Last Sunday I visited the Viking exhibition at the British Museum. I really enjoyed it, especially seeing the remaining timbers of a huge Viking warship ‘Roskilde 6’, laid out in a stainless steel frame – at 37 metres long it was much bigger than I had ever imagined. We were all taught in school about the Viking raids on Lindisfarne and Northern Britain, but I hadn’t realised that the Vikings also journeyed eastwards into Russia, and much further south into Europe. Their trade routes linked Northern Europe with Byzantium and the Islamic world, and created an extensive cultural network stretching from the Caspian Sea to the North Atlantic, and from the Arctic Circle to the Mediterranean. On display in the exhibition were coins, arm-rings, and a quantity of bullion and hack-silver from the York Hoard which was found near Harrogate in 2007; weapons, jewellery, religious artifacts, both Christian and from Norse mythology, and a few skeletons! All very enjoyable and a little bit educational too!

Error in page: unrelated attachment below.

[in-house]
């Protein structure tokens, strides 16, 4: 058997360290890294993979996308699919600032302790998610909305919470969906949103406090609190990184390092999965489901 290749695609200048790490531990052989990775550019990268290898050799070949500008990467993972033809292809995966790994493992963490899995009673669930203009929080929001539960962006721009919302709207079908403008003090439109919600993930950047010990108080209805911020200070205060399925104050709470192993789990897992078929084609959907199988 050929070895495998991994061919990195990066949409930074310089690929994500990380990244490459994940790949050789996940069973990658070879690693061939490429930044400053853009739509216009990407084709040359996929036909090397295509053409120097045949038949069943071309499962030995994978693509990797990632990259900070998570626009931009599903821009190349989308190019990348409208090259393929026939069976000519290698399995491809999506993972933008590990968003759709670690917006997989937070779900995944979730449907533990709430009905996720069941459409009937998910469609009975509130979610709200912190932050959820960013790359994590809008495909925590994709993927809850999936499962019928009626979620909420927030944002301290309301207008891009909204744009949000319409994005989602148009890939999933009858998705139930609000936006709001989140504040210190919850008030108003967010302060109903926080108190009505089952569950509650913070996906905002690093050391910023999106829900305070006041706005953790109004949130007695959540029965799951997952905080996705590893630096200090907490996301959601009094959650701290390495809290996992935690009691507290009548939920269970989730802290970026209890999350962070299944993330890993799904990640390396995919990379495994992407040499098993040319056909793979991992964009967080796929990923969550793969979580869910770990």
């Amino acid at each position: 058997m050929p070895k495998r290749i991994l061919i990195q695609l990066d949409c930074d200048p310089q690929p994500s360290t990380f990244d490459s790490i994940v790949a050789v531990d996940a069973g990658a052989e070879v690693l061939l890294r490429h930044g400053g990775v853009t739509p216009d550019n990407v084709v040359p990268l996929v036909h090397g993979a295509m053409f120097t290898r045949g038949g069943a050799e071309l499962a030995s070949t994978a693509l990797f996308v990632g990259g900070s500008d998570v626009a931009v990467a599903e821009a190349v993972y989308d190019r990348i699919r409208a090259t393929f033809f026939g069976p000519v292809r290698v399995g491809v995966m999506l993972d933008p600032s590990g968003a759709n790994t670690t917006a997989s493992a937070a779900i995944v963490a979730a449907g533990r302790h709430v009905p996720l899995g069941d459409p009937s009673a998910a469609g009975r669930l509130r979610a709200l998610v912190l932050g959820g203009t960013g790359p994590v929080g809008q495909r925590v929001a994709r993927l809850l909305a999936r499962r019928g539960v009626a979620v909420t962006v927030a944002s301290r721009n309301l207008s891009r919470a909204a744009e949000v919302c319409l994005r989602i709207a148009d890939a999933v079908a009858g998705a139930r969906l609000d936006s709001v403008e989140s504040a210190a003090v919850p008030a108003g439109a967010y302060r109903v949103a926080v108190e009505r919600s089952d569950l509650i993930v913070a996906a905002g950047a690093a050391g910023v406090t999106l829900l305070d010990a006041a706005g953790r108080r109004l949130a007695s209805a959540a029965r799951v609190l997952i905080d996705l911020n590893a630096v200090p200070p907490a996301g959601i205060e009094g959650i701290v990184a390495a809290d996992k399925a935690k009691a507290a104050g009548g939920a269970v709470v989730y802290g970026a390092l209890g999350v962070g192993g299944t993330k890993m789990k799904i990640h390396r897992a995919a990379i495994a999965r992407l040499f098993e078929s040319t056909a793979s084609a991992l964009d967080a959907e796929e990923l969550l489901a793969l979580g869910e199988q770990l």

In the Great Court of the museum was a very interesting display of model Viking ships, some hung on mobiles and others laid out on a giant map of Europe. This was the result of an art project undertaken by various art groups from Camden and Islington, the British Museum community arts group at St Mary’s Ward Centre, and other school and community groups, and was inspired by the long and arduous voyages taken by the Vikings a thousand years ago. As you can see from the pictures, a fleet of longboats, knorrs (Norse merchant ships), and fishing boats has been created, using many different materials and techniques. Most use natural colours and pigments, but each boat is unique; some woven in raffia, others of fleece felting, some built from hand-made paper, one even appears to be made of glass. Some boats even used materials collected from the banks of the River Thames. It was a really fabulous display!